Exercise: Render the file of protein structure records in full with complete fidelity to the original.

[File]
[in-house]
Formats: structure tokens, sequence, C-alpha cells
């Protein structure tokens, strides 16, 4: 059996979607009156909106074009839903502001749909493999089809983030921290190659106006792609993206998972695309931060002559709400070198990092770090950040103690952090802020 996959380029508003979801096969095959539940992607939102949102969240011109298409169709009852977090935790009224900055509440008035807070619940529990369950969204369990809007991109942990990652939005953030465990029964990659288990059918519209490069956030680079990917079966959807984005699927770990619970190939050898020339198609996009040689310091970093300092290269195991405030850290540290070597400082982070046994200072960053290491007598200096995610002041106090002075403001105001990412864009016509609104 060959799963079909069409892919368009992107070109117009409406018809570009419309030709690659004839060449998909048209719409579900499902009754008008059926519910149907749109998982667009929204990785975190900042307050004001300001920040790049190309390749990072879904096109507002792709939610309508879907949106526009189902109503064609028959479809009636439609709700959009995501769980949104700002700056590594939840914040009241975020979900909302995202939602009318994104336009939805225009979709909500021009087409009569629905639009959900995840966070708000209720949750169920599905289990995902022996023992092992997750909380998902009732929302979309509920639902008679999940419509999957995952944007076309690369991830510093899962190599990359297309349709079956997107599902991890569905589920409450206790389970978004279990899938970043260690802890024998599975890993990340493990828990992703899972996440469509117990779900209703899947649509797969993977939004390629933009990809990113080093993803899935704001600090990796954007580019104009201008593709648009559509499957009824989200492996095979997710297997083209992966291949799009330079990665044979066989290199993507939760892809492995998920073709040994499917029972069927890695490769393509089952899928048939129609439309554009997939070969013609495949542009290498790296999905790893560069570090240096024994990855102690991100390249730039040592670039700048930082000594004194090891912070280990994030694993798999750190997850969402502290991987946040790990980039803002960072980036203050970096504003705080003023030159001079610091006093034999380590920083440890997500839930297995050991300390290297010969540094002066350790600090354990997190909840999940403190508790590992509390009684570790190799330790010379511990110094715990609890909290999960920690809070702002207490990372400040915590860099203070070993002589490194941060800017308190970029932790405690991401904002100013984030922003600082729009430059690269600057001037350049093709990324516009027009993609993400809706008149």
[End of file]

[in-house]
Formats: structure tokens, sequence, C-alpha cells
């Protein structure tokens, strides 16, 4: 059996979607009156909106074009839903502001749909493999089809983030921290190659106006792609993206998972695309931060002559709400070198990092770090950040103690952090802020 996959380029508003979801096969095959539940992607939102949102969240011109298409169709009852977090935790009224900055509440008035807070619940529990369950969204369990809007991109942990990652939005953030465990029964990659288990059918519209490069956030680079990917079966959807984005699927770990619970190939050898020339198609996009040689310091970093300092290269195991405030850290540290070597400082982070046994200072960053290491007598200096995610002041106090002075403001105001990412864009016509609104 060959799963079909069409892919368009992107070109117009409406018809570009419309030709690659004839060449998909048209719409579900499902009754008008059926519910149907749109998982667009929204990785975190900042307050004001300001920040790049190309390749990072879904096109507002792709939610309508879907949106526009189902109503064609028959479809009636439609709700959009995501769980949104700002700056590594939840914040009241975020979900909302995202939602009318994104336009939805225009979709909500021009087409009569629905639009959900995840966070708000209720949750169920599905289990995902022996023992092992997750909380998902009732929302979309509920639902008679999940419509999957995952944007076309690369991830510093899962190599990359297309349709079956997107599902991890569905589920409450206790389970978004279990899938970043260690802890024998599975890993990340493990828990992703899972996440469509117990779900209703899947649509797969993977939004390629933009990809990113080093993803899935704001600090990796954007580019104009201008593709648009559509499957009824989200492996095979997710297997083209992966291949799009330079990665044979066989290199993507939760892809492995998920073709040994499917029972069927890695490769393509089952899928048939129609439309554009997939070969013609495949542009290498790296999905790893560069570090240096024994990855102690991100390249730039040592670039700048930082000594004194090891912070280990994030694993798999750190997850969402502290991987946040790990980039803002960072980036203050970096504003705080003023030159001079610091006093034999380590920083440890997500839930297995050991300390290297010969540094002066350790600090354990997190909840999940403190508790590992509390009684570790190799330790010379511990110094715990609890909290999960920690809070702002207490990372400040915590860099203070070993002589490194941060800017308190970029932790405690991401904002100013984030922003600082729009430059690269600057001037350049093709990324516009027009993609993400809706008149």